It took us nearly a year to complete the research when all was said and done. In the process, we learned why there are mostly anecdotes out there about CEOs’ use of social media. Some CEOs have common names resulting in either extensive digging or there are simply too many matches to determine which is correct (e.g., John Watson of Chevron or Mike Duke of Walmart). CEOs turnover is high which means that tenure dates must be closely regarded for each search. CEO and company names can vary in spelling, requiring all variations to be checked (e.g., IBM is found as IBM, I.B.M. and International Business Machines). Search engines are inefficient as a research tool as it pulls in too many results to sift through which requires investigating each CEO one by one. Web sites are rarely comprehensive and archives are short-lived. Each web site is unique requiring tailored searches (e.g., one web site may have speeches archived with the press releases in the media section and another may have speeches archived with the CEO’s biography). Would be wonderful if there was a commonly recognized way to organize corporate web sites.
We audited the online communications (as well as traditional activities and coverage) of 60 CEOs of the top 50 global Fortune 500 companies. Some companies had two CEOs in one year which is why we ended up with 60, not 50. We also looked back as best we could to 2007 for comparisons. You can find the results at “Socializing Your CEO: From (Un)Social to Social.”
Here are some stats:
- 97% of CEOs communicated either through traditional or online channels
- Only 36% of CEO are engaged through their corporate web sites or in social media
- Most popular CEO online communications activity is posted letters or messages on company web sites – at 28%
- 18% use video/podcasts on their company website or company YouTube channel (there has been a near doubling of company YouTube channels from 2007 to 2009 (34% to 56%) and yet it is vastly under-utilized for featuring CEOs.
- Few partake in Twitter (8%), Facebook (4%), MySpace (4%) or LinkedIn (4%)
Tomorrow I will write more about some other interesting findings. The good news is that CEOs are extensively quoted in the business press and busy on the conference and business school circuit (93%). But CEOs are not yet fully socialized, often with good reason and sometimes not.
[Interestingly, when I went to Google Images and Bing to find a pix for this post, I did not have much to choose from when looking for "CEOs online."]
I admire people who have a vision and just go for it. Ann Charles, CEO of BRANDfog, is organizing a first time conference this fall filled with Great Leaders in the corporate responsibility area. The name of her conference is Great Leaders Conference. The line up is pretty amazing and I have no doubt that she will pull it off because she has a passion for the topic and is determined to make this happen again and elsewhere. I should mention that her company, BRANDfog, offers social media and CSR strategies for CEOs (which is how we met because of our common interests) and this conference will be all about how great leaders use their social influence and social channels to give back to society. The invitation-only Conference will be very inspiring and with the line-up, it should most certainly turn the subject of bad behaving CEOs to CEOs acting nobly. (I recall one day talking about the concept of noble leadership. Now is certainly the time.) The line up of CEO speakers are:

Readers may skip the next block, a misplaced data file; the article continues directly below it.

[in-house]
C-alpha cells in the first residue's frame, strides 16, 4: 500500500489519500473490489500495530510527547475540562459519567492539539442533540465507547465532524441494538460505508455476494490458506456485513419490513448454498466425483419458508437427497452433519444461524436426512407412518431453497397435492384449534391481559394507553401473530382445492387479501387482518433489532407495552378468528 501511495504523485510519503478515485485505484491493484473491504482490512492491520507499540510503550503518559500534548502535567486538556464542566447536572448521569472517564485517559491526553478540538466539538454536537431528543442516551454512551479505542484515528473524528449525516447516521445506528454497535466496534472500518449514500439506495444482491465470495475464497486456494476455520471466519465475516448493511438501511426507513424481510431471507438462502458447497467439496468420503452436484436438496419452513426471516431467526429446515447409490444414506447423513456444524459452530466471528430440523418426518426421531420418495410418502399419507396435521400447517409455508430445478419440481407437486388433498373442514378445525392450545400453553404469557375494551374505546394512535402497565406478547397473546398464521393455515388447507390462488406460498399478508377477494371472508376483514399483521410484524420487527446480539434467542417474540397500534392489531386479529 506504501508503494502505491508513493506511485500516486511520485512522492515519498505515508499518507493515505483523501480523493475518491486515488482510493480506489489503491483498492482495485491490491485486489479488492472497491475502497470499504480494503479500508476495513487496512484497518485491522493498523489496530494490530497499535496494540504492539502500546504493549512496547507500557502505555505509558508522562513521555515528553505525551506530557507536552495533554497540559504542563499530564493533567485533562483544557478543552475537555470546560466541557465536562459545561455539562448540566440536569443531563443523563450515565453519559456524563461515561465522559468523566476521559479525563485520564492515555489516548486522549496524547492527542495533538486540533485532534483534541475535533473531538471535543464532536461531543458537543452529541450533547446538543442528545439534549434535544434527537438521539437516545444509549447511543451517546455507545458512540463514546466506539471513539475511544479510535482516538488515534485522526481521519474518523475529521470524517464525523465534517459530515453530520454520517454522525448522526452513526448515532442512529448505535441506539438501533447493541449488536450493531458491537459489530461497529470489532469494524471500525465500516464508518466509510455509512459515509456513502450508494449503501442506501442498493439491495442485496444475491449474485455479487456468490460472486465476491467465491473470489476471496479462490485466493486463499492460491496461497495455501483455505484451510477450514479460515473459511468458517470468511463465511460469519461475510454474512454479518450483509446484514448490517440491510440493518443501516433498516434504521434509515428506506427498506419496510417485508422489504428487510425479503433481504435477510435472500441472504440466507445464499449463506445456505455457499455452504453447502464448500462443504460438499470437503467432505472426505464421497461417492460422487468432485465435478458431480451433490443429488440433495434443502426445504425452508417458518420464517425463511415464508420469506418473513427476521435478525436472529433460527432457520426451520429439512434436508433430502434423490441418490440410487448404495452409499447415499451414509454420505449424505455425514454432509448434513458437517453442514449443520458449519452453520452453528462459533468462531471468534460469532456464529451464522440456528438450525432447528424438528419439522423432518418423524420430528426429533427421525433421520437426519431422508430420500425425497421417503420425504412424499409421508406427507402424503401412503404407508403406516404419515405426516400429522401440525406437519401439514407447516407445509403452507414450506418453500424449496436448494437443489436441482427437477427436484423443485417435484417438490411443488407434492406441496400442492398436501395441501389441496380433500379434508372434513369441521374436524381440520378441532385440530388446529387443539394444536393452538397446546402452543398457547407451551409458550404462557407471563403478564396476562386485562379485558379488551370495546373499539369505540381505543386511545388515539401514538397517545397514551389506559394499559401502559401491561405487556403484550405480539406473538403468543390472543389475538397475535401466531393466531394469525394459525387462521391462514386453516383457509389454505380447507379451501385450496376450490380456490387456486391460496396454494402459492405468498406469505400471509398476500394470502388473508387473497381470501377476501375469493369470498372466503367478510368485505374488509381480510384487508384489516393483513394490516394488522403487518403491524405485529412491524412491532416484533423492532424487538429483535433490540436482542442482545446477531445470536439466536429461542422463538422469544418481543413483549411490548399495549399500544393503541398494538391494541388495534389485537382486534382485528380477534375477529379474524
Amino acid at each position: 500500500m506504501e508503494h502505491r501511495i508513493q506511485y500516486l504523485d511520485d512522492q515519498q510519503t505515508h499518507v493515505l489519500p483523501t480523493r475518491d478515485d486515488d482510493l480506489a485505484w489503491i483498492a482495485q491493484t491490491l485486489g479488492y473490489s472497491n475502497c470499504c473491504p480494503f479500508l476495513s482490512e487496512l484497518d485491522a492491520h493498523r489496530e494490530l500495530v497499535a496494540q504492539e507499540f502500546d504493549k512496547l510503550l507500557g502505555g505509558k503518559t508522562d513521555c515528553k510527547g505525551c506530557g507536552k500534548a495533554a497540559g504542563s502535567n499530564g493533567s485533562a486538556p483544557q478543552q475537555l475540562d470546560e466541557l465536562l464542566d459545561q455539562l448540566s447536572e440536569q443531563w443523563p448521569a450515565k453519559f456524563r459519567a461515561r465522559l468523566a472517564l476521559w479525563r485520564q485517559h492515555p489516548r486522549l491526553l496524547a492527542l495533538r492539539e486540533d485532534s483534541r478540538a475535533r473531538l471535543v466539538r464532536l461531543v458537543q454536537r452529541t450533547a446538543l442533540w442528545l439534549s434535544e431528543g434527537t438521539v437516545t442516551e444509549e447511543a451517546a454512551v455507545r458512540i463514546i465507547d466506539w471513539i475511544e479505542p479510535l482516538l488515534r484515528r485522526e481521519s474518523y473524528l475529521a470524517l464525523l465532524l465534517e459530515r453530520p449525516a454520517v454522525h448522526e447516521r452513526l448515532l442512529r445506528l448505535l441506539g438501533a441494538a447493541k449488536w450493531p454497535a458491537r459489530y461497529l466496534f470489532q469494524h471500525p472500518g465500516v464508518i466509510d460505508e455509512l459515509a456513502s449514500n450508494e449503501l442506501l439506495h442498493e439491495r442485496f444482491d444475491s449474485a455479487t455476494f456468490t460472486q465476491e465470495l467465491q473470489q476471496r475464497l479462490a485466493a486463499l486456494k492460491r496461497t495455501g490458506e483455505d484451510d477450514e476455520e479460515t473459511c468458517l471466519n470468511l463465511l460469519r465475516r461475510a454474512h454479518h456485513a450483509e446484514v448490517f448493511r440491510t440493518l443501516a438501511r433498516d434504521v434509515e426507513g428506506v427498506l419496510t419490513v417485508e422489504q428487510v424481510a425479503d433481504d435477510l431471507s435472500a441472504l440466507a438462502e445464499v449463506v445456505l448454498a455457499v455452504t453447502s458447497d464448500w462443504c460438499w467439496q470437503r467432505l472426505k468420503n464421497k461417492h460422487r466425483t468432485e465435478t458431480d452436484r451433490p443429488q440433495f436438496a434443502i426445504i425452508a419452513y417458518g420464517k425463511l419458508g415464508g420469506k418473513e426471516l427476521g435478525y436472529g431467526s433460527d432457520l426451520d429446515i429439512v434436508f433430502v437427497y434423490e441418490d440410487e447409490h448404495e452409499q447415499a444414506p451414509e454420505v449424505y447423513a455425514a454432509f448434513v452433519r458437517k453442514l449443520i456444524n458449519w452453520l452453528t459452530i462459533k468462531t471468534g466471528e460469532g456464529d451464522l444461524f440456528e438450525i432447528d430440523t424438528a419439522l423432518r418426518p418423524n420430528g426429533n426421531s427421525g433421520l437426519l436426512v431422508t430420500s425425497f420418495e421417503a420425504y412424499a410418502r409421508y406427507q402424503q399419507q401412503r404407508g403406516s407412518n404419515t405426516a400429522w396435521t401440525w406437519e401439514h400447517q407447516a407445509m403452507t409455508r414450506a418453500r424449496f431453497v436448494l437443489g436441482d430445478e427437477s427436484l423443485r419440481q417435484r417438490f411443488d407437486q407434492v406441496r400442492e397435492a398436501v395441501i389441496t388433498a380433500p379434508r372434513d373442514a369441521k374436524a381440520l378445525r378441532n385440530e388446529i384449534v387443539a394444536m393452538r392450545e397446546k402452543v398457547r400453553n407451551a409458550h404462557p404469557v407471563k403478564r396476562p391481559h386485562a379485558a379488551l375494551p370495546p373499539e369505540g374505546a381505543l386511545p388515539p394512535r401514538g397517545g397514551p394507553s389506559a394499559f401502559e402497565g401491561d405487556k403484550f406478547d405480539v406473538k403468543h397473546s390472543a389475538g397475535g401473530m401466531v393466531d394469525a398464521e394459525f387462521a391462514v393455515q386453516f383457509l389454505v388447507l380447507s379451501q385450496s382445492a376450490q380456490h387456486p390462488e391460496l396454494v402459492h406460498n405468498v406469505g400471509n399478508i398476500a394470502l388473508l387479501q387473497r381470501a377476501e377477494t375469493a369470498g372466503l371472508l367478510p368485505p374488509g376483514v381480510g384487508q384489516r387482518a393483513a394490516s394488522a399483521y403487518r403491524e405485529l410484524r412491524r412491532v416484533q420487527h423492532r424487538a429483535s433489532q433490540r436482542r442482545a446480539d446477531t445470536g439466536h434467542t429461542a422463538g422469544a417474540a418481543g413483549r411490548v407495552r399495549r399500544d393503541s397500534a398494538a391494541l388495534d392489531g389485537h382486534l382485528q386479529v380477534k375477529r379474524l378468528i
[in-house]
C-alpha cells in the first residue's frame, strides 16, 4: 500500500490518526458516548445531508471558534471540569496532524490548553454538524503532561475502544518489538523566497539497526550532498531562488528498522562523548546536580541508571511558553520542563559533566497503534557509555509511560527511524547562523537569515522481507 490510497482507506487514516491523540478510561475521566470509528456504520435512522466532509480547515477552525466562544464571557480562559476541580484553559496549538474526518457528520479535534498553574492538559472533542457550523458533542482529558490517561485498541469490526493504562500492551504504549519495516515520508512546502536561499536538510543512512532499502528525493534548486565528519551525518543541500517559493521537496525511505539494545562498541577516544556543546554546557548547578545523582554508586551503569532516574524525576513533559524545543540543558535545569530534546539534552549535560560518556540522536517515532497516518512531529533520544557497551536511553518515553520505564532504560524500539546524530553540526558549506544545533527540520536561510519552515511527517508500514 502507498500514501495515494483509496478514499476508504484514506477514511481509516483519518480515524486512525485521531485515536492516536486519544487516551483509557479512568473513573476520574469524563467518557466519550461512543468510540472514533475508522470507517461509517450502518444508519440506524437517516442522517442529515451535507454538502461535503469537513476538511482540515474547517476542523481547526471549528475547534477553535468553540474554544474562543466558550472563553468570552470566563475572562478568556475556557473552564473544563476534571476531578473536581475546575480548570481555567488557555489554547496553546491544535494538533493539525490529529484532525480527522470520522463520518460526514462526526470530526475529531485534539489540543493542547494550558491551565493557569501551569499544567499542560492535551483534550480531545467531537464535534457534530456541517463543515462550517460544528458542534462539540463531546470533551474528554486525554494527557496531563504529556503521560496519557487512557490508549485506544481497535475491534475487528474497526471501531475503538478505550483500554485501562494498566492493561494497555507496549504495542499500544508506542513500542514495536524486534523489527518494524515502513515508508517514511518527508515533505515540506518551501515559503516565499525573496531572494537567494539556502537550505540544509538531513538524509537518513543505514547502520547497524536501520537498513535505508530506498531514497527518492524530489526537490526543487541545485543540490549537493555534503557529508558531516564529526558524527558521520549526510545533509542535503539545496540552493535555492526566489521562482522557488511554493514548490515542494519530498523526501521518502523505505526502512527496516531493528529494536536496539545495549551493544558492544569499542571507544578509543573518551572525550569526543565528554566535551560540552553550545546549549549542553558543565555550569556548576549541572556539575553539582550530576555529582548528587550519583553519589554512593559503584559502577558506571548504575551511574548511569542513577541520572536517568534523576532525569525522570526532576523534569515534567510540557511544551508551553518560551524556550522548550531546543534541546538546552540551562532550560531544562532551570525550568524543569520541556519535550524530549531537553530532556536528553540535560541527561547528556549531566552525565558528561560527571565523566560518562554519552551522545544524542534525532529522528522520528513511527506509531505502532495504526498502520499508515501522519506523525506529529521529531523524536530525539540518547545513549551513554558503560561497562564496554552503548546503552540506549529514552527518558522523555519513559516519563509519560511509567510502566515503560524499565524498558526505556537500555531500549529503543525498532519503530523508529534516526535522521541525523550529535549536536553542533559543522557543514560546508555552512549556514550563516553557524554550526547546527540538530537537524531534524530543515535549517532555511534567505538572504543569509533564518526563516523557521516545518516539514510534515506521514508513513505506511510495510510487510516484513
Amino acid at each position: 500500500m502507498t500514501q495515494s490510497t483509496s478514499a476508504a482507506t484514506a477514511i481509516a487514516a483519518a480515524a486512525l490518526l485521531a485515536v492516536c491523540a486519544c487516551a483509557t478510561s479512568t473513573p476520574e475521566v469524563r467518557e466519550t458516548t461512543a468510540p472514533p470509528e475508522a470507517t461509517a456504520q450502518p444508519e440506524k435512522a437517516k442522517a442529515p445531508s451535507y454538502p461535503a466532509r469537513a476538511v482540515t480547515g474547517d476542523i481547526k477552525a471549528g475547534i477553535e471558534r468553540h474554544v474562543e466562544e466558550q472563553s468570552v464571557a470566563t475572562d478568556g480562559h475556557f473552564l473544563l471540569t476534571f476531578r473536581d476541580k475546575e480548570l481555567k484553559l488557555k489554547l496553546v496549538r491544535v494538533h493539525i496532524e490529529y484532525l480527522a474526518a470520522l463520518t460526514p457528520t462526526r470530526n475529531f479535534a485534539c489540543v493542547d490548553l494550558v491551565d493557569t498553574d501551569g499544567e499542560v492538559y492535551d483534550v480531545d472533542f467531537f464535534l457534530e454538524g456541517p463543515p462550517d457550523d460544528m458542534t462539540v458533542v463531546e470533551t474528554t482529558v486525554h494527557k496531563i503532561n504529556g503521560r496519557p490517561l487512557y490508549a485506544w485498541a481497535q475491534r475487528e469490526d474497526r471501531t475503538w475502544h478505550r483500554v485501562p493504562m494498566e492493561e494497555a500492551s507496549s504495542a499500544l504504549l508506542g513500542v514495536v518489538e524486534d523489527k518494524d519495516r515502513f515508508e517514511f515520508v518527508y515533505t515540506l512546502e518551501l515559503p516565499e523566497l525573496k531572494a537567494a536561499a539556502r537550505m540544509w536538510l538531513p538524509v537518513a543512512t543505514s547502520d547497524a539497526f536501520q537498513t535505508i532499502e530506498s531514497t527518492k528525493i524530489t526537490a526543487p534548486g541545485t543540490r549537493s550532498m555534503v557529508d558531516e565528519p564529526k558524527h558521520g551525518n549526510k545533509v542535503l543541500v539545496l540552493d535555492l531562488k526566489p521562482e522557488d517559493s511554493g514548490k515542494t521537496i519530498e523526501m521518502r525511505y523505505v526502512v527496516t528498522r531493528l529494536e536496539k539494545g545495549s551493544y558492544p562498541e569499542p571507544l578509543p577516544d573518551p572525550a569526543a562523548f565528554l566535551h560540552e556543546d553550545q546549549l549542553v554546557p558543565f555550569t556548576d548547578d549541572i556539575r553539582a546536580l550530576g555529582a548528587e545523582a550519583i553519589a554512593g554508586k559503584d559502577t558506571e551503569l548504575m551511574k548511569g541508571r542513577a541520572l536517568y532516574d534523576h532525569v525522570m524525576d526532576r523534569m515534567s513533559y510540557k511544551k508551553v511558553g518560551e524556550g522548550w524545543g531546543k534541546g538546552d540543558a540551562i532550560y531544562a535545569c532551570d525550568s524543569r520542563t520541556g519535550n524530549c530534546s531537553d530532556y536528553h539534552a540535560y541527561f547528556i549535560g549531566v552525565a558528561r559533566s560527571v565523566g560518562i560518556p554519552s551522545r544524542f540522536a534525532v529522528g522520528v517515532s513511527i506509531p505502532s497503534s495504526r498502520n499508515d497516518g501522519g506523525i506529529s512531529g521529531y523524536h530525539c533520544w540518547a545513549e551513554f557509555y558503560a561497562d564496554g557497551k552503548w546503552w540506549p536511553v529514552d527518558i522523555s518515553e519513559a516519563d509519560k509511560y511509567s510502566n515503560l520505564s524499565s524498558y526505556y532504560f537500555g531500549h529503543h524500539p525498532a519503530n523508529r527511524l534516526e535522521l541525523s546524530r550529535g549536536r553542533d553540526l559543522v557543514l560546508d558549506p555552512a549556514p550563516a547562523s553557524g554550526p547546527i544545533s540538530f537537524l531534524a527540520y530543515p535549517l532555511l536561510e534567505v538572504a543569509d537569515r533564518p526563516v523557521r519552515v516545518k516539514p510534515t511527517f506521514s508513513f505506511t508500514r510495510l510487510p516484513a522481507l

In addition, Isobel Coleman will be speaking who is a Senior Fellow for U.S. Foreign Policy at the Council on Foreign Relations in New York, where her focus on the Middle East and South Asia has helped make her new book a compelling read, Paradise Beneath Her Feet: How Women are Transforming the Middle East. She is leading a panel discussion on the changing culture of leadership and women’s role in that transformation.
True to the vision of the conference, the proceeds will fund 18 libraries for Room to Read.
The conference is in New York on October 7th. Check it out. I hope to be there.
As I mentioned in my last post, our new research on executive placement at the right conferences covered some interesting information on social media. It would be difficult not to explore how executives were using or not using social media to tell their company story in addition to taking the podium. Not surprisingly, the results show that online channels are not being used as effectively as they could.
- The tool most widely used to communicate externally by the C-suite is posting written messages on the company web site (66%). And that is a big step from a few years ago, so this is good news. Despite its widespread usage, executive communications professionals surveyed do not regard C-level web statements to be among the three most effective ways to communicate externally. Instead, the #1 most effective channel, according to respondents, is recorded video on the Web site, followed by live webcasts and blogs.
- Among the social networking tools, Twitter is considered more effective (25%) than Facebook (19%) and LinkedIn (16%) for external C-suite communications. Yet Twitter is woefully under-utilized by executives as a way to connect or communicate. It is reported by only 6% as a means that the C-suite uses to communicate now with external audiences. There is alot of debate about whether execs and CEOs should spend time on Twitter and Facebook. The best answer to the question is “Depends.” It depends on the industry, the regulations governing the industry, whether the company is customer-facing or not, and whether the executive has the time. Few execs have the time to commit and after talking to CEOs, they do not usually have the time. I keep wondering if there is an in-between but have not found one.
Used by C-suite for communicating externally
Rated as effective (rated 4 or 5 on 5-point scale)
|Written message posted on your company’s web site||
|Recorded video posted on your company’s web site||
|Live webcast over your company’s web site||
Video, on the other hand, is a preferred communications channel today because of its ability to viscerally humanize executives. Right now, video of CEOs or other execs talking, interacting, and engaging can go a long way to attracting candidates, putting a human face on the company and just saying, “I’m showing up.”